to groff.  So postprocessors, macro packages, compatibility with	 clas‐
       sical troff, and much more can be manually specified.

   Options related to groff
       All  short  options of groffer are compatible with the short options of
       groff(1).  The following of groff options  have	either	an  additional
       special meaning within groffer or make sense for normal usage.

       Because	of  the	 special  outputting  behavior	of the groff option -Z
       groffer was designed to be switched into groff mode; the groffer	 view‐
       ing features are disabled there.	 The other groff options do not switch
       the mode, but allow to customize the formatting process.

       --a    This  generates  an  ascii  approximation	 of  output   in   the
	      text  modes.   That  could  be important when the text pager has
	      problems with control sequences in tty mode.

       --m file
	      Add file as a groff macro file.  This is useful in case it  can‐
	      not be recognized automatically.

       --P opt_or_arg
	      Send  the argument opt_or_arg as an option or option argument to
	      the actual groff postprocessor.

       --T devname | --device devname
	      This option determines groff's output device.  The  most	impor‐
	      tant  devices  are  the text output devices for referring to the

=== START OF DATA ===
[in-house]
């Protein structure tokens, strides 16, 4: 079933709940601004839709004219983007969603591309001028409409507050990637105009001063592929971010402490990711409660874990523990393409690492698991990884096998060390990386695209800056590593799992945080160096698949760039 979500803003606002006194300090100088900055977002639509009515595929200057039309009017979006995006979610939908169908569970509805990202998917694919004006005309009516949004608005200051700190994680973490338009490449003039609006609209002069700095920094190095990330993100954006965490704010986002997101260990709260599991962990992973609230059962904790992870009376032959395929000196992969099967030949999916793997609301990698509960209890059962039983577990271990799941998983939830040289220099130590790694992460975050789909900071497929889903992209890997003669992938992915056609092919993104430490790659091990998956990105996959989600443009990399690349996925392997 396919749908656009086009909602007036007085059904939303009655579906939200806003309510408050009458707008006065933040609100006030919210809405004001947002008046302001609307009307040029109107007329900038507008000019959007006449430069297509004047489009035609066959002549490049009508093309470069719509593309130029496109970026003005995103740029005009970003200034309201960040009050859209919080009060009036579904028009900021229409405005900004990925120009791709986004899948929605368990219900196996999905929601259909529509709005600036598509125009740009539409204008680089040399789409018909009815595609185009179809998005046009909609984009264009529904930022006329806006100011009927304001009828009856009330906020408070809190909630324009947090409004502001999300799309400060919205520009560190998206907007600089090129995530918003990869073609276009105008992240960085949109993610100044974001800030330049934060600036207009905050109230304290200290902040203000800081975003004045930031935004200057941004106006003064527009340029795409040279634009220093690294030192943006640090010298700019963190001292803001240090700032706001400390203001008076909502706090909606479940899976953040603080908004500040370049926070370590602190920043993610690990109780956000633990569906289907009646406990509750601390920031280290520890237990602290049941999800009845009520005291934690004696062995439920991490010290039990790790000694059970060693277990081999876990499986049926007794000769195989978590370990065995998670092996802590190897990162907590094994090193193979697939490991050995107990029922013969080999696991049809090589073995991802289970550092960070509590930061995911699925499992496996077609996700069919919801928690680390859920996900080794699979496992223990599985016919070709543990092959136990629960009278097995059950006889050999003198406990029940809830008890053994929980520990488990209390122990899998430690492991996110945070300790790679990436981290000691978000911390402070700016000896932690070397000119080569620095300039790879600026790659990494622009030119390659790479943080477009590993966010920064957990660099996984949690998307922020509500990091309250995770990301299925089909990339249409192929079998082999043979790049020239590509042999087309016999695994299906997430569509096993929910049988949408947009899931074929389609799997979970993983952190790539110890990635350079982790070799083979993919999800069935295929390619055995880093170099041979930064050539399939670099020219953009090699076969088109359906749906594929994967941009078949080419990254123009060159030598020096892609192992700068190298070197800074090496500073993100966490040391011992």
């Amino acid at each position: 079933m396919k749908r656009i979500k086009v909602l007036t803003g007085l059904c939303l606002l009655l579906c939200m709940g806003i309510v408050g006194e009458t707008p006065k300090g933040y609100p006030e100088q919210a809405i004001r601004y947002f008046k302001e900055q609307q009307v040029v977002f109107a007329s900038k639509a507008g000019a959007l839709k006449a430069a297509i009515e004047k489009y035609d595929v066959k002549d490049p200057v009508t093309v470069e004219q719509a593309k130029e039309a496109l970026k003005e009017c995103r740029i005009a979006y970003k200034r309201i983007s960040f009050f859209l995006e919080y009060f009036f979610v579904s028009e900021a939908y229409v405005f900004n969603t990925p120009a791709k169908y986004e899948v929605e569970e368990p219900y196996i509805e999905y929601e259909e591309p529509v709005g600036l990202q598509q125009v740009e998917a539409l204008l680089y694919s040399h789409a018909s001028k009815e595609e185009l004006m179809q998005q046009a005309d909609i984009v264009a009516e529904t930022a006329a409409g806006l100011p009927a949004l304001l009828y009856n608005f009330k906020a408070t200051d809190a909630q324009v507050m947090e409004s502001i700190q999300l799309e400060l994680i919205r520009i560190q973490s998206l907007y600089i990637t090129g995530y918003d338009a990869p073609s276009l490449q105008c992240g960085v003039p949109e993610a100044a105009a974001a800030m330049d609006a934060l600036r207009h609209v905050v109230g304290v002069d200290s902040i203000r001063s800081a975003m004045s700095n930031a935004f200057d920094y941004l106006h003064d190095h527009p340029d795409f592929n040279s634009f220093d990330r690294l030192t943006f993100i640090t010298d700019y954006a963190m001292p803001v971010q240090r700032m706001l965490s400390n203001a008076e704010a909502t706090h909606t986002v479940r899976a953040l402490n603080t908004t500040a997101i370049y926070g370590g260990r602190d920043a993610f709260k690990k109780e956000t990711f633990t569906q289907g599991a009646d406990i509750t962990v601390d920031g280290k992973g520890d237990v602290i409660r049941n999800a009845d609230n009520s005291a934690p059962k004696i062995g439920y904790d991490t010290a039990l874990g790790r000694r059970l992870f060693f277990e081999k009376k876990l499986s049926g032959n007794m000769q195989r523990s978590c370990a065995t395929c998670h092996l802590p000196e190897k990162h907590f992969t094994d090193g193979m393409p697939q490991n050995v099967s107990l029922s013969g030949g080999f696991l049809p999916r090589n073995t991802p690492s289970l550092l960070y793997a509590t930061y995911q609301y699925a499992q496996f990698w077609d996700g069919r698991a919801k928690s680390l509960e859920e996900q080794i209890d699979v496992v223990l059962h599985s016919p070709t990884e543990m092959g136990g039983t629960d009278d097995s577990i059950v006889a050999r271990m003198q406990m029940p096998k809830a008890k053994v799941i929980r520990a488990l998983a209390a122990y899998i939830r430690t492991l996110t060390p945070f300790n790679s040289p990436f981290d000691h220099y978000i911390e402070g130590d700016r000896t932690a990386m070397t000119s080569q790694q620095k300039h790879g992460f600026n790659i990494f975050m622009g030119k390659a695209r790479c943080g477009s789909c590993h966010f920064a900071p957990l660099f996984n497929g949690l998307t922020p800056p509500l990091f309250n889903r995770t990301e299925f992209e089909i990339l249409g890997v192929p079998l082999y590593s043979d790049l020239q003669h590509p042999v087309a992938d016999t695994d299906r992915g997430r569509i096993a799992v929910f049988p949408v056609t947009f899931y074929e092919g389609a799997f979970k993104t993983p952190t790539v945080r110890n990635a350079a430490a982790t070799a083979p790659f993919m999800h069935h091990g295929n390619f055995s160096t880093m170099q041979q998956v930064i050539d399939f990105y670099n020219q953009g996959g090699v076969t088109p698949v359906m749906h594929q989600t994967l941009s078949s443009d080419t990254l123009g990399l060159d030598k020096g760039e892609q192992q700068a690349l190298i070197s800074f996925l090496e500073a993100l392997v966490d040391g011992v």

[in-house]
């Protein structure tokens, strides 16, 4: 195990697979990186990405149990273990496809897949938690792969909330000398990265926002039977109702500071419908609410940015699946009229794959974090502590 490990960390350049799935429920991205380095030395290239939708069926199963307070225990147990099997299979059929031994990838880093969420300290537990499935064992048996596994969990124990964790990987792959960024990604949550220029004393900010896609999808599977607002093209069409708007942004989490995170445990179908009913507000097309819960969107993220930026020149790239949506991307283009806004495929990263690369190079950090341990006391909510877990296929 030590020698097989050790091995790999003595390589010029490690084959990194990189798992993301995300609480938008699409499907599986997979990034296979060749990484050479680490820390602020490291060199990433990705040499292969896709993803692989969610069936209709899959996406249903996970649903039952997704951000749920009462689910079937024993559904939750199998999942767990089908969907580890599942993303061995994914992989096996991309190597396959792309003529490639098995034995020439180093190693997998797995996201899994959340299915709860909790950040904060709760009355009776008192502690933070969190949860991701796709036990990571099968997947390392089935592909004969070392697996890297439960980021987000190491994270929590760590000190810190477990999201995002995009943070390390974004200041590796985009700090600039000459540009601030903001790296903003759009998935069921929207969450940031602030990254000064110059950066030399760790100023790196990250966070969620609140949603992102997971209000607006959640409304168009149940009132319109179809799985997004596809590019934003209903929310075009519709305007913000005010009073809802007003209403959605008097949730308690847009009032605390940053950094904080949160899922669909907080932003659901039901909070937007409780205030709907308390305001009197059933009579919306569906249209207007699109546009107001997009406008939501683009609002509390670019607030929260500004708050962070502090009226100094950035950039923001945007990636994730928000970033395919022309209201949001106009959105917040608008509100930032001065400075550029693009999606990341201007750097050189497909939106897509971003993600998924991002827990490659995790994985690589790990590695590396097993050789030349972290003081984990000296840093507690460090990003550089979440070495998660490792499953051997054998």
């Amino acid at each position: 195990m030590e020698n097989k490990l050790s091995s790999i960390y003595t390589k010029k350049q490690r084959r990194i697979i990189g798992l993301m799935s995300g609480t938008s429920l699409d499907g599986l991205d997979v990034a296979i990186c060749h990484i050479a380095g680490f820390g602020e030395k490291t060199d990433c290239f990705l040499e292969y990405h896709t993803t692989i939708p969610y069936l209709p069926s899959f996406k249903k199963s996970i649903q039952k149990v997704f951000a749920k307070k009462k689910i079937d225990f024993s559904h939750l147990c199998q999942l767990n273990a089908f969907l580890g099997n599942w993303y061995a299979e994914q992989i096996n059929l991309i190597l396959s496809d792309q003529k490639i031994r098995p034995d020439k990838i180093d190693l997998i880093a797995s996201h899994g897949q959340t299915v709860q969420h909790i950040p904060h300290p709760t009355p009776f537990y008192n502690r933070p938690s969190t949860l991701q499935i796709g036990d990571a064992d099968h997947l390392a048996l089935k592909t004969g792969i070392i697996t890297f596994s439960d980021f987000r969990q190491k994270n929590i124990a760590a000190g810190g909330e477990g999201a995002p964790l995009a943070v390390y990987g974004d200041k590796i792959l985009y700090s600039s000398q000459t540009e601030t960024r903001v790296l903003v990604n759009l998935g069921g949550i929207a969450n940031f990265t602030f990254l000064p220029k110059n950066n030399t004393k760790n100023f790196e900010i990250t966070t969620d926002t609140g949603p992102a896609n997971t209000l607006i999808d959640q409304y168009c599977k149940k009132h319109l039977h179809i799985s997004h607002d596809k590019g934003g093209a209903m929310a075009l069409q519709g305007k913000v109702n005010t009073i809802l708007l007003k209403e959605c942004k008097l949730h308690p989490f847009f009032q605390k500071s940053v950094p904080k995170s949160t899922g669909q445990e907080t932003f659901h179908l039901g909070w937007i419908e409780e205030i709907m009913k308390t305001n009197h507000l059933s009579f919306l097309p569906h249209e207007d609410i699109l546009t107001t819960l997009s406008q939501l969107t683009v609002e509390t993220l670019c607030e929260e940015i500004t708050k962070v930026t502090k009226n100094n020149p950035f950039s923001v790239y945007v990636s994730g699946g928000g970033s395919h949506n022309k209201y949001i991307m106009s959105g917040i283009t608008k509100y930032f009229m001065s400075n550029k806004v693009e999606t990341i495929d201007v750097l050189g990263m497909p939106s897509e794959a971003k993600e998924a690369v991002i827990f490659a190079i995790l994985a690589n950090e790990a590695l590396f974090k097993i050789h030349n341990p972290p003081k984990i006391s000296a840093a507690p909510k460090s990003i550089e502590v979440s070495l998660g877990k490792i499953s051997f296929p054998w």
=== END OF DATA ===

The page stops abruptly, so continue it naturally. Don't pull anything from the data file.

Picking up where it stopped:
different character sets, such as ascii, utf8, latin1, and  oth‐
	      ers.   Each of these arguments switches groffer into a text mode
	      using this device, to mode tty if	 the  actual  mode  is	not  a
	      text  mode.   The	 following devname arguments are mapped to the
	      corresponding groffer --mode=devname option: dvi, html, and  ps.
	      All X* arguments are mapped to mode x.  Each other devname argu‐
	      ment switches to mode groff using this device.

       --X    is equivalent to groff -X.  It displays the  groff  intermediate
	      output  with  gxditview.	 As the quality is relatively bad this
	      option is deprecated; use --X instead because the x mode uses an
	      X* device for a better display.

       -Z | --intermediate-output | --ditroff
	      Switch  into  groff mode and format the input with the groff in‐
	      termediate  output  without  postprocessing;  see	 groff_out(5).
	      This is equivalent to option --ditroff of man, which can be used
	      as well.

       All other groff options are supported by groffer,  but  they  are  just
       transparently  transferred  to groff without any intervention.  The op‐
       tions that are not explicitly  handled  by  groffer  are	 transparently
       passed to groff.	 Therefore these transparent options are not document‐
       ed here, but in groff(1).  Due to the automatism in  groffer,  none  of
       these groff options should be needed, except for advanced usage.

   Options for man pages
	      Start the apropos(1) command or facility of man(1) for searching
	      the filespec arguments within all man page  descriptions.	  Each
	      filespec argument is taken for search as it is; section specific
	      parts are not handled, such that 7 groff searches	 for  the  two
	      arguments	 7  and	 groff,	 with a large result; for the filespec
	      groff.7 nothing will be found.  The language locale  is  handled
	      only  when  the called programs do support this; the GNU apropos
	      and man -k do not.  The display differs from the apropos program
	      by the following concepts:

	      · Construct a groff frame similar to a man page to the output of

	      · each filespec argument is searched on its own.